Probate is the legal process where a court of law establishes the validity of a
decedent’s will. The probate process includes appointment of an administrator, receivership, ad litem, and accounting & inventory of the decedent’s belongings, paying off decedent’s debt, and distributing the estate’s assets. Among other reasons, the advantages of probate include:
1. expediting creditors’ claims,
2. court decides outcome for contested matters,
3. reduce expenses that would accrue outside of court,
4. provide an opportunity for beneficiaries, and
5. heirs to be heard.
However, there are several reasons one would want to opt out of probate. The disadvantages to probate are:
1. The length of time to close out a probate case,
2. Probate can be expensive especially when contested or a dependent administrator is appointed, and
3. The probate process is public record and accessible to anyone to see the estate’s assets and liabilities.
You may prefer a trust to satisfy specific anonymity needs. However, an alternative to trusts, and to avoid probate are 8 ways to transfer your assets to beneficiaries:
1. Pay on Death (POD) Bank Account - Most banks have a POD form for you to fill out and submit to the bank. Upon your death, the bank requires proof of death, mainly a death certificate and beneficiary’s identification are satisfactory. On the form, you provide the beneficiary’s information. The beneficiary will receive all remaining funds in your account. Beneficiaries under a POD, do not have rights to your account unless stipulated. You are allowed to change beneficiaries at any time. The bank account may be temporarily frozen at the time of your death or by court order, especially if federal levies the estate tax and sufficient funds are paid for IRS taxes. Texas does not have an estate tax. Every bank may have different policies. Ask your bank if notification to the beneficiary is required as part of the procedure for POD. Generally more than 1 designated beneficiary is allowed.
2. Transfer of Death Vehicle Registration - Texas allows vehicles to transfer to your designated beneficiary. The Department Motor Vehicles provides a ‘Beneficiary Designation for Motor Vehicle’ form. This designation will not transfer ownership during your life or affect the interest or right of a secured or unsecured creditor or future creditor. If you file this form with the Department Motor Vehicles, a will won’t supersede the ‘Beneficiary Designation for Motor Vehicle’ form. Once the form is filled out, it must be filed with an application for Texas Title and/or registration, fees paid, and valid ownership evidence to a county tax assessor-collector’s office before the you (owner’s) death. Beneficiaries must survive the owner by 120 hours and title application is submitted no later than 180th day after the owner's death. Beneficiaries can decline interest in the vehicle. After death, if the beneficiary accepts the vehicle, he/she is also accepting any liens on the vehicle. Similar to the owner filing the transfer of death vehicle registration, the beneficiary must also file a title application, pay the fees, provide a death certificate, and provide identification. Here is the link to ‘Beneficiary Designation for Motor Vehicle’ form: https://www.txdmv.gov/sites/default/files/form_files/VTR-121.pdf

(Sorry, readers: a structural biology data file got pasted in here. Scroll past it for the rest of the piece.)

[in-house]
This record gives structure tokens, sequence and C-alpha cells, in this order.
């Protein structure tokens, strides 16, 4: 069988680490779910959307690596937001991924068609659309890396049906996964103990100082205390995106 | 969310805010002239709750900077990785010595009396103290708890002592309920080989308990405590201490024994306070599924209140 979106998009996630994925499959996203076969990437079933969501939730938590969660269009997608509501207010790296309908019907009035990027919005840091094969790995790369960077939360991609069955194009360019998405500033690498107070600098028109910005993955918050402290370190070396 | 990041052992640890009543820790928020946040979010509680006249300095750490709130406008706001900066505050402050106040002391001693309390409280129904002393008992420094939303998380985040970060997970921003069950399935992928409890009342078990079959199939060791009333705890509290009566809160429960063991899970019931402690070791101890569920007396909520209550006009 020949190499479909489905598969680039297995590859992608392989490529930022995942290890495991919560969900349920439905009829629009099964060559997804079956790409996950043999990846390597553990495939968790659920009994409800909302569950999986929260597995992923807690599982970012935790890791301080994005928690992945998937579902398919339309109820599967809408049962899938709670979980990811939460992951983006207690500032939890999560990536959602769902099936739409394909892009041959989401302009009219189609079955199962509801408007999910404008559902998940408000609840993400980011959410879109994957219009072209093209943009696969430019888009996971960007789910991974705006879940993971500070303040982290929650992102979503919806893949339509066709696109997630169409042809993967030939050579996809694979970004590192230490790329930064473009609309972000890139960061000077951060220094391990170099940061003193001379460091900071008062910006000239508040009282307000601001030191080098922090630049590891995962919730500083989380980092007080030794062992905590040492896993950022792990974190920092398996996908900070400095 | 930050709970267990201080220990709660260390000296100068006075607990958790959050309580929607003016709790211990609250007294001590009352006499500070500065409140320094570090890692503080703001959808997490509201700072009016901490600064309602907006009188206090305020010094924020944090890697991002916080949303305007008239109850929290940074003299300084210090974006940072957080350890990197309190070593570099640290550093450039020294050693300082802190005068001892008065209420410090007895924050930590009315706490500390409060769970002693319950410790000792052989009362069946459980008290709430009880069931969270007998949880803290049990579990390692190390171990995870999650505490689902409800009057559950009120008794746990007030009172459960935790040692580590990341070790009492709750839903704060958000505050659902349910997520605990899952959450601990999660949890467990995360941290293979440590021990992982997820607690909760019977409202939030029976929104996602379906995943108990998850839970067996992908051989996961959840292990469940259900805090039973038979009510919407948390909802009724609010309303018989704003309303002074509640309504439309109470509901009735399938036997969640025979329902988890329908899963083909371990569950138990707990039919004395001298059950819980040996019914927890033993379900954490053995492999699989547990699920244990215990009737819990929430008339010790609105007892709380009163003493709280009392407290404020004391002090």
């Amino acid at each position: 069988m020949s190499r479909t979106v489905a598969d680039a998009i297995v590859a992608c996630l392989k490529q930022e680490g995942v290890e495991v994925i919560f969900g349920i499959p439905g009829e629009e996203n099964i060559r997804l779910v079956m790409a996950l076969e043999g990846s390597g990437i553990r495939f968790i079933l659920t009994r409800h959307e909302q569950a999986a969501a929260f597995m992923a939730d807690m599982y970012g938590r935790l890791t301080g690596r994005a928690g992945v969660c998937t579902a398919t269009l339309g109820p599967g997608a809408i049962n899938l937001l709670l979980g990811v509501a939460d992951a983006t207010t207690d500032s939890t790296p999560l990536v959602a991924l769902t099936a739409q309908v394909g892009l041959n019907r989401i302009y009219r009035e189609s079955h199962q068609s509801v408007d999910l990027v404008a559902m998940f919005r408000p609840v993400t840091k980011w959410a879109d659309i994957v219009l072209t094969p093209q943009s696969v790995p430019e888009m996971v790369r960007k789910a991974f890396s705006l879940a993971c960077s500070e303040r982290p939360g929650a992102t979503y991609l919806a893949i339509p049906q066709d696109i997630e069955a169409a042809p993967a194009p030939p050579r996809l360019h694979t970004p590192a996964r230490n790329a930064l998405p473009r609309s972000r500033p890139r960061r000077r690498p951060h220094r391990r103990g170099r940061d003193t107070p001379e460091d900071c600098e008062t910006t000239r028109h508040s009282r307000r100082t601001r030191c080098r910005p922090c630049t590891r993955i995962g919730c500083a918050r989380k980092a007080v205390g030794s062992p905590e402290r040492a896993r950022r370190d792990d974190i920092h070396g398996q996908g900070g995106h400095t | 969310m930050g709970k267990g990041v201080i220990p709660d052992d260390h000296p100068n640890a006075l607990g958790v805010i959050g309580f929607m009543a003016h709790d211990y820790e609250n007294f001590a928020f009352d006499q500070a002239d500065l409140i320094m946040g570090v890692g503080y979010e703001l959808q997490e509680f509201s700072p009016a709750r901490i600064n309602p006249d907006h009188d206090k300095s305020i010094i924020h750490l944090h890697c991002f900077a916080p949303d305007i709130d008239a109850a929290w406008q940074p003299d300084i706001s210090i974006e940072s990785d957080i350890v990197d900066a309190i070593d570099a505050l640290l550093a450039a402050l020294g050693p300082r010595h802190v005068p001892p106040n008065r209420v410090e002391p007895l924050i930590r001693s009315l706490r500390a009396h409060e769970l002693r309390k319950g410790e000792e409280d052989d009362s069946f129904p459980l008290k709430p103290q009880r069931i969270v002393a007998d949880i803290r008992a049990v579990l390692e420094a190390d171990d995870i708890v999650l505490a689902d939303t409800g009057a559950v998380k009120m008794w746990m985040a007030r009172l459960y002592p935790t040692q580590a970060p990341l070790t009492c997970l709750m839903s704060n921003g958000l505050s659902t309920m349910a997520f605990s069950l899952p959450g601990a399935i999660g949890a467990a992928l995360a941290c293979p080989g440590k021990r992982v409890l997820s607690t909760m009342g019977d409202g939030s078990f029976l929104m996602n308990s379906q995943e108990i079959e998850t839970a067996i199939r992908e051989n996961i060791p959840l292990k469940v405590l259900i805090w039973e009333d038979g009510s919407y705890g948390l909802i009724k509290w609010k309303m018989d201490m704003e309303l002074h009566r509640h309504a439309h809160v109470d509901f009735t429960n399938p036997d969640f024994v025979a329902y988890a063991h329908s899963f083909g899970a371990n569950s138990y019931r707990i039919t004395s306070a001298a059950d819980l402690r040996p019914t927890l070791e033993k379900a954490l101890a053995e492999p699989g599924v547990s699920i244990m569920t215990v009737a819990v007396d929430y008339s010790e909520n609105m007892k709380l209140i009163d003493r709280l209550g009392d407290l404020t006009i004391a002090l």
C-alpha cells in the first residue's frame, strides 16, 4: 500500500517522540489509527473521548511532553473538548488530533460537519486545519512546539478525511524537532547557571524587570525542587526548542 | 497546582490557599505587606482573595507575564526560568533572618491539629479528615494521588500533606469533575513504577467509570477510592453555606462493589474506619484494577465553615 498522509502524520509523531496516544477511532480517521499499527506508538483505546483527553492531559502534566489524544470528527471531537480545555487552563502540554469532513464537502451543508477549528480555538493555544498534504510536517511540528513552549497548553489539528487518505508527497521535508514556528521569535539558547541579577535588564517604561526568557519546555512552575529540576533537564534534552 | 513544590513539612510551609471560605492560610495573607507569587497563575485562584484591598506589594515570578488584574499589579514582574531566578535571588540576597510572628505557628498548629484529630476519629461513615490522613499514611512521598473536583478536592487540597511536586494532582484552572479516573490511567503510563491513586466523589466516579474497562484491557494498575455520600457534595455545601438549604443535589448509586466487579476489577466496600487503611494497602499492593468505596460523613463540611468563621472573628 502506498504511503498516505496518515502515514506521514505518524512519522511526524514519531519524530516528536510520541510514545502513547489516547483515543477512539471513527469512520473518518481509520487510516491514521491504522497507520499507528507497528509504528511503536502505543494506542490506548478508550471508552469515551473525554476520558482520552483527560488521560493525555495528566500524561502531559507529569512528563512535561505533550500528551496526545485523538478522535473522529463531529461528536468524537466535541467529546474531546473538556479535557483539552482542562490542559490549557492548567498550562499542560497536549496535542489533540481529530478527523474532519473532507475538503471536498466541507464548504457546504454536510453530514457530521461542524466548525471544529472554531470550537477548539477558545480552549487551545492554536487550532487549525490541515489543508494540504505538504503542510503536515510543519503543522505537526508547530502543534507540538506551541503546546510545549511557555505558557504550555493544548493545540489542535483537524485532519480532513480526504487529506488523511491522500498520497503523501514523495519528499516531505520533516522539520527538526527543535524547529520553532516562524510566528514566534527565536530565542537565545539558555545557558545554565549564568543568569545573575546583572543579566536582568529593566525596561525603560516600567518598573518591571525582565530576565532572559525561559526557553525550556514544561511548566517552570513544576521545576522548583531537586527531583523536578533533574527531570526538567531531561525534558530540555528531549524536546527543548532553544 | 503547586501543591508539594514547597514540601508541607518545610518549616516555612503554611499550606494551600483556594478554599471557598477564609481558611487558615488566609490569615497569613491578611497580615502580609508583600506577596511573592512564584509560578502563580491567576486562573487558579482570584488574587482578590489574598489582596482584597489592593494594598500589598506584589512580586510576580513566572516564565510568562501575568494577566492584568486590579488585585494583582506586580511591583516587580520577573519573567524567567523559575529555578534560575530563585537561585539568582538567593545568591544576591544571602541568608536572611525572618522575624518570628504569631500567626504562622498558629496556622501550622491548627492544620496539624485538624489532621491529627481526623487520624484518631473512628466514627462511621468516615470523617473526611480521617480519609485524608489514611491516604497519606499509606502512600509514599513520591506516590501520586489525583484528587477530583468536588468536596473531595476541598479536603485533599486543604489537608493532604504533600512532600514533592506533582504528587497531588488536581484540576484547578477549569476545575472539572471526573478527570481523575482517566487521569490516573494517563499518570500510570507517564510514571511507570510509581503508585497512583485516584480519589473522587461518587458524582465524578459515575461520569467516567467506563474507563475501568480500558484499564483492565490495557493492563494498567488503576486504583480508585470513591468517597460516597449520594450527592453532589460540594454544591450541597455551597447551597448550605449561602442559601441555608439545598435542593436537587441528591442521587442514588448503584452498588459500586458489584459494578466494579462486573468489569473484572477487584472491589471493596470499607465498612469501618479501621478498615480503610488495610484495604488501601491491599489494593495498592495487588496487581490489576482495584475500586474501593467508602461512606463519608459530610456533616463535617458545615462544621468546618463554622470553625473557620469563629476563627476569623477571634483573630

3. Transfer on Death Deed (TODD) for Real Estate - TODD allows owners to keep ownership rights during his/her lifetime and allows owners to transfer ownership of real property to the beneficiary after the owner's death without a probate court’s involvement. TODD should explicitly state that title to real property will not transfer to the beneficiary until the original owner's death. TODD should also include the beneficiar(ies) name, legal description of the property, dated, signed, notarized, and recorded in the real property records where the property is located. After death, proof by death certificate and an affidavit of death must also be signed, notarized, and recorded. At any time prior to your death, you may terminate TODD or redesignate the beneficiary or beneficiaries. See our article on TODD vs. Lady Bird Deed for more information. Attorneys at Texas Real Estate & Business Law Firm PLLC can draft and record the Transfer on Death Deed on your behalf. To speak to our attorneys, click here.
4. Tenancy in Common & Joint Tenancy - Two common concurrent ownership in Texas are joint tenancies and tenancies in common. These concurrent ownerships are similar, but have distinctions with significant effects of inheritance.
A tenancy in common occurs when two or more parties jointly hold an interest in property. Concurrent ownership undivided interest and right to possess the property. This is the default Texas rule and is presumed if no explicit written language is stated in the deed. Each owner has the right to sell, devise, lease, or transfer their interest in the property. When an owner dies, his/her share will pass through a will or, if the concurrent owner dies intestate (without a will) the default under Texas Intestate estate code.